Electing a Pope in the era of social media
“Extra omnes!”. “Everybody else, out!”. With that cry, the doors of the Sistine Chapel slam shut and the cardinals within begin the voting for a new Pope. The conclave, which began yesterday, will last until a new pope is chosen. White smoke will rise from the chimney atop the Sistine Chapel, and the cry of “habemus papam”, “we have a pope”, will ring out across St Peter’s Square.
The traditions may stay the same, but this papal election will be the first in an era in which use of social media has become widespread across much of the globe. Furthermore, those parts of the developing and middle income world, where many Catholics reside but where internet and social media penetration currently lags behind the developed world, will come online in the next half decade as smartphones become increasingly ubiquitous.
The Vatican has been slow to embrace social media; in 2012 50% of US said they were unaware that the Catholic Church had any significant online presence. This is not altogether surprising. The Catholic Church is a traditional, relatively secretive and very hierarchical organisation, run primarily by old men. It’s easy to understand why the democratising, and somewhat anarchical, nature of social media, combined with the natural tendency of a generation to misunderstand new technology which arrives late in their lives, could lead to it being viewed by its hierarchy with trepidation and suspicion.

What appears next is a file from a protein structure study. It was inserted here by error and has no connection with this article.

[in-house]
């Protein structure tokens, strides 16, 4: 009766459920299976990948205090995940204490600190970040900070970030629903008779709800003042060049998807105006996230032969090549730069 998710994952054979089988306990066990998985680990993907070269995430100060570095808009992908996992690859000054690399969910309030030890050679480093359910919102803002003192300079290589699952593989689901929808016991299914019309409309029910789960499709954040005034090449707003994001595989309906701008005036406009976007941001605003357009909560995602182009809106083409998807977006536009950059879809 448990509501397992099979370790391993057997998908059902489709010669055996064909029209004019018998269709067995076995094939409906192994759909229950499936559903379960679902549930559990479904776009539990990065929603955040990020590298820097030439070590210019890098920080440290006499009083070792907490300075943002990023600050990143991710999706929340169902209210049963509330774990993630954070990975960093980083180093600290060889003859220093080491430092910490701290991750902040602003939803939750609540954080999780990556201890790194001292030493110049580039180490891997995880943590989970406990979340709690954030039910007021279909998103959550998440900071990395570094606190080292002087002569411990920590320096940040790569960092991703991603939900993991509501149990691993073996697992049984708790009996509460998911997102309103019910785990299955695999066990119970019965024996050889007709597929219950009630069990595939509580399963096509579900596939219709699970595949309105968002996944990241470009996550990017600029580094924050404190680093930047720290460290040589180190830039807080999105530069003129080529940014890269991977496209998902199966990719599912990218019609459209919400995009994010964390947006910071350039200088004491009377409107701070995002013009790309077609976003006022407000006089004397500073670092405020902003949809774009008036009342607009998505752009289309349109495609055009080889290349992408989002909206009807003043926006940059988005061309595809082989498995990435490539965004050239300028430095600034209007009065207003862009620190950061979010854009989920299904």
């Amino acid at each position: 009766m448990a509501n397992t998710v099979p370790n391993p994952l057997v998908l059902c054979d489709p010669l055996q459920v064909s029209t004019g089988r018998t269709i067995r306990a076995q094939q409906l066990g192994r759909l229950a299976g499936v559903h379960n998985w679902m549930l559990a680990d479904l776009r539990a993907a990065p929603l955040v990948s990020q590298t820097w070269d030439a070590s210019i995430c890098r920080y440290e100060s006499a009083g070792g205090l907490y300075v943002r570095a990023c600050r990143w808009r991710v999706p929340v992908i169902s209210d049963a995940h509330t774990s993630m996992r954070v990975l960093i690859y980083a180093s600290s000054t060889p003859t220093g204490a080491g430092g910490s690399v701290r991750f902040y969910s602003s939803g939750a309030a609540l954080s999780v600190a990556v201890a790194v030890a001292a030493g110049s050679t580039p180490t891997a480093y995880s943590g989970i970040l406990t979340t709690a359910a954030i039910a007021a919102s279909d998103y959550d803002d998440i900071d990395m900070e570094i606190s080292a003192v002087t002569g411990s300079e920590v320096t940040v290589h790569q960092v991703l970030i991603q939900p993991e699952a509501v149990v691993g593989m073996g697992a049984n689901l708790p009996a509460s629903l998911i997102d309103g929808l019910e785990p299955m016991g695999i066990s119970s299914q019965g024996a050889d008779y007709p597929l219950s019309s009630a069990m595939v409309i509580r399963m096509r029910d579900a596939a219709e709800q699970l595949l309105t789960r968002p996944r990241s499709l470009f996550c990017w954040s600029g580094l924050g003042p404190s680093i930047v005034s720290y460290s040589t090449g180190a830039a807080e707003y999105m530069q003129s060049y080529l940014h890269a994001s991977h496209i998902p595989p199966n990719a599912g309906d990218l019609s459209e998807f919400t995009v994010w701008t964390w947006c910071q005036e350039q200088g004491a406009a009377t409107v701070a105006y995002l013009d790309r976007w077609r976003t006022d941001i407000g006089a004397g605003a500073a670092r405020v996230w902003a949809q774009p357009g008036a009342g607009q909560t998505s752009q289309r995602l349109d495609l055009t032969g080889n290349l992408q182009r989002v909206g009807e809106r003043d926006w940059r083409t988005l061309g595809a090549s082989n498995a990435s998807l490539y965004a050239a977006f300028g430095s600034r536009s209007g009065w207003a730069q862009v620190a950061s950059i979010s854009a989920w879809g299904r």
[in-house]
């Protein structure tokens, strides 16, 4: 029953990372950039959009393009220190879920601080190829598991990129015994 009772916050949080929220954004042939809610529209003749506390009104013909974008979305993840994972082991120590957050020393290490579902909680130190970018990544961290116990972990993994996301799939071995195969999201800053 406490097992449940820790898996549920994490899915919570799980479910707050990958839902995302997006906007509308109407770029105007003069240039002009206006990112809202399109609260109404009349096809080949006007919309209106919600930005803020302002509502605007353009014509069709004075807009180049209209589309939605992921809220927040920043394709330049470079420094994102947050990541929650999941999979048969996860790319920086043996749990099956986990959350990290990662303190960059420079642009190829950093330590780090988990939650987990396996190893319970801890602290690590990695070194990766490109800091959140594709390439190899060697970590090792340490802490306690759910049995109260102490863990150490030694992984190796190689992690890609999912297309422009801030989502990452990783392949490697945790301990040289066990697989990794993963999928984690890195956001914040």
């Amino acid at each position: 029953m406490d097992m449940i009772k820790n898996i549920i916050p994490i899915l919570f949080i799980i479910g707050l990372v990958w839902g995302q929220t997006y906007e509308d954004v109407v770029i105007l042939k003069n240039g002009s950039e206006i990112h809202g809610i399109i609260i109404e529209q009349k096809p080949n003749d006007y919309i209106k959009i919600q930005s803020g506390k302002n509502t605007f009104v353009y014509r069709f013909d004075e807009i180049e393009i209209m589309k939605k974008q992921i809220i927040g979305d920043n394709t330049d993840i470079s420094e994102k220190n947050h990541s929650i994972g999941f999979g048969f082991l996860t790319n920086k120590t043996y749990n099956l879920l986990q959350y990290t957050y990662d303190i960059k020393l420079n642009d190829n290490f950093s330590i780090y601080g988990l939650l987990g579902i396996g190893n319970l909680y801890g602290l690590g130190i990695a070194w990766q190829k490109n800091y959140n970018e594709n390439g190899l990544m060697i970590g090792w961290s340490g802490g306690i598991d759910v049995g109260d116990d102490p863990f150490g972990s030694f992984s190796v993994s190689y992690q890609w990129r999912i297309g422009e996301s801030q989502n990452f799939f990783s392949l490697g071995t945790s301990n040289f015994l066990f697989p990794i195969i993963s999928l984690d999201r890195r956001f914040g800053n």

It has begun to take social media more seriously. Most famously, the last Pope began tweeting in 2012 and amassed over 3,000,000 followers, in 9 languages. Less noticed has been the Vatican’s foray into YouTube, with mighty 1,735 videos posted since January 2009. A concerted effort has begun to reach out to Catholic bloggers, by the Pontifical Council of Social Communications. Some of the cardinals at the current conclave, including several papal contenders, such as Wildred Napier, and Timothy Dolan, are already on Twitter.
It is important that the Vatican builds on these initial forays. Social media is the primary way in which many people, young people especially, now consume news and form opinions. Firstly, the conversations Catholics have on social media, on important and emotive issues such as poverty, development, contraception and abuse, will happen with or without the Vatican. If they don’t involve themselves in the conversation, they risk their voice not being heard.
Secondly, proper use of social media gives the Catholic Church power to reach directly to its flock in a way that it has never had before. Previously, a message from the top would filter slowly and haphazardly down through its various layers and to its geographically diverse constituencies. Now, with the right strategy and a little hard work, its message and evangelising can reach across the whole world. Sermons play a huge part of Catholic theory and practice. A sermon in a church may be heard by perhaps two or three hundred. The same sermon on a blog could be read by millions.
As Pope Benedict XVI himself said on World Communications Day, January 2012,
…believers are increasingly aware that, unless the Good News is made known also in the digital world, it may be absent in the experience of many people for whom this existential space is important. The digital environment is not a parallel or purely virtual world, but is part of the daily experience of many people, especially the young… [These] networks are increasingly becoming part of the very fabric of society, inasmuch as they bring people together on the basis of these fundamental needs. Social networks are thus nourished by aspirations rooted in the human heart.
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